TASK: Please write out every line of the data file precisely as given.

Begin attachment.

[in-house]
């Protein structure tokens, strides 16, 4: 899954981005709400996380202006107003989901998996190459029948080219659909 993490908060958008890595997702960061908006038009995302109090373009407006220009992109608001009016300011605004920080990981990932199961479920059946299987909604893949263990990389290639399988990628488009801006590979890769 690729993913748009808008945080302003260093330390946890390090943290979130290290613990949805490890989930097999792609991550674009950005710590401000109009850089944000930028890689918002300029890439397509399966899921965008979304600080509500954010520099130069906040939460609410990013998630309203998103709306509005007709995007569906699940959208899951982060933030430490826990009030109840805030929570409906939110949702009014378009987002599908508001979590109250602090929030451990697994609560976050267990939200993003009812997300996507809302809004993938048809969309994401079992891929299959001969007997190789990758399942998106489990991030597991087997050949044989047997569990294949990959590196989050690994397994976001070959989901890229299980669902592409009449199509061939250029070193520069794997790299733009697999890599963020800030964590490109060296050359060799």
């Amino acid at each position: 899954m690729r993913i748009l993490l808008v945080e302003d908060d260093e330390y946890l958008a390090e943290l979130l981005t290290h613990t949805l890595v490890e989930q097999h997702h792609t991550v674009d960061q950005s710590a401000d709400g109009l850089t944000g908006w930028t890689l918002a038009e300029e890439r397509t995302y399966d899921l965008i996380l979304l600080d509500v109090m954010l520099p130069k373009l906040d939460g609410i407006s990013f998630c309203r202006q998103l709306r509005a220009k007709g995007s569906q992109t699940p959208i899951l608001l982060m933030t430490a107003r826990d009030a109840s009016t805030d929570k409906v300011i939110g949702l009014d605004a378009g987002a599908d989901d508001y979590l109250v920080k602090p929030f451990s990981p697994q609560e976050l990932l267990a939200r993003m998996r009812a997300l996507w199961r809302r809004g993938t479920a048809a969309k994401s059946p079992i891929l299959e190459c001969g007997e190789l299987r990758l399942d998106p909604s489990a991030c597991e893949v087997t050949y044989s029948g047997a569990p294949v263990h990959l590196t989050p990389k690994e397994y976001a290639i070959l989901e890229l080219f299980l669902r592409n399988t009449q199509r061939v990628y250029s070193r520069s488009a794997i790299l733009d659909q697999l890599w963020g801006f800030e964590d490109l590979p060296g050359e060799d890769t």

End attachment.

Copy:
[in-house]
């Protein structure tokens, strides 16, 4: 899954981005709400996380202006107003989901998996190459029948080219659909 993490908060958008890595997702960061908006038009995302109090373009407006220009992109608001009016300011605004920080990981990932199961479920059946299987909604893949263990990389290639399988990628488009801006590979890769 690729993913748009808008945080302003260093330390946890390090943290979130290290613990949805490890989930097999792609991550674009950005710590401000109009850089944000930028890689918002300029890439397509399966899921965008979304600080509500954010520099130069906040939460609410990013998630309203998103709306509005007709995007569906699940959208899951982060933030430490826990009030109840805030929570409906939110949702009014378009987002599908508001979590109250602090929030451990697994609560976050267990939200993003009812997300996507809302809004993938048809969309994401079992891929299959001969007997190789990758399942998106489990991030597991087997050949044989047997569990294949990959590196989050690994397994976001070959989901890229299980669902592409009449199509061939250029070193520069794997790299733009697999890599963020800030964590490109060296050359060799």
């Amino acid at each position: 899954m690729r993913i748009l993490l808008v945080e302003d908060d260093e330390y946890l958008a390090e943290l979130l981005t290290h613990t949805l890595v490890e989930q097999h997702h792609t991550v674009d960061q950005s710590a401000d709400g109009l850089t944000g908006w930028t890689l918002a038009e300029e890439r397509t995302y399966d899921l965008i996380l979304l600080d509500v109090m954010l520099p130069k373009l906040d939460g609410i407006s990013f998630c309203r202006q998103l709306r509005a220009k007709g995007s569906q992109t699940p959208i899951l608001l982060m933030t430490a107003r826990d009030a109840s009016t805030d929570k409906v300011i939110g949702l009014d605004a378009g987002a599908d989901d508001y979590l109250v920080k602090p929030f451990s990981p697994q609560e976050l990932l267990a939200r993003m998996r009812a997300l996507w199961r809302r809004g993938t479920a048809a969309k994401s059946p079992i891929l299959e190459c001969g007997e190789l299987r990758l399942d998106p909604s489990a991030c597991e893949v087997t050949y044989s029948g047997a569990p294949v263990h990959l590196t989050p990389k690994e397994y976001a290639i070959l989901e890229l080219f299980l669902r592409n399988t009449q199509r061939v990628y250029s070193r520069s488009a794997i790299l733009d659909q697999l890599w963020g801006f800030e964590d490109l590979p060296g050359e060799d890769t």